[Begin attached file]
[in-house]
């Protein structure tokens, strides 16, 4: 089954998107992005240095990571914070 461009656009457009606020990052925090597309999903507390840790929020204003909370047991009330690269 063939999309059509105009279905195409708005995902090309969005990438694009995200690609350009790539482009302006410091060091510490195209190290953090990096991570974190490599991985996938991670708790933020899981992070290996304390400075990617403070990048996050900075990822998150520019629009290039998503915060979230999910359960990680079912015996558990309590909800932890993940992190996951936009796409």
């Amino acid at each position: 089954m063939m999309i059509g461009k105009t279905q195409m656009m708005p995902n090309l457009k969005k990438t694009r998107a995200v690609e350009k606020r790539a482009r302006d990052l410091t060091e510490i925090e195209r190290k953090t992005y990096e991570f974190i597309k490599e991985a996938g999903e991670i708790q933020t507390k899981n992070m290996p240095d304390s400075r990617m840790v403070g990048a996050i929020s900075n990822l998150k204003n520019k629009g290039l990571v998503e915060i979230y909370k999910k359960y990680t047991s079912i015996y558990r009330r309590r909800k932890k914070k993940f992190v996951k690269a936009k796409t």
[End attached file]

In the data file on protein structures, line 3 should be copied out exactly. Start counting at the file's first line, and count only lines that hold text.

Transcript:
């Amino acid at each position: 089954m063939m999309i059509g461009k105009t279905q195409m656009m708005p995902n090309l457009k969005k990438t694009r998107a995200v690609e350009k606020r790539a482009r302006d990052l410091t060091e510490i925090e195209r190290k953090t992005y990096e991570f974190i597309k490599e991985a996938g999903e991670i708790q933020t507390k899981n992070m290996p240095d304390s400075r990617m840790v403070g990048a996050i929020s900075n990822l998150k204003n520019k629009g290039l990571v998503e915060i979230y909370k999910k359960y990680t047991s079912i015996y558990r009330r309590r909800k932890k914070k993940f992190v996951k690269a936009k796409t």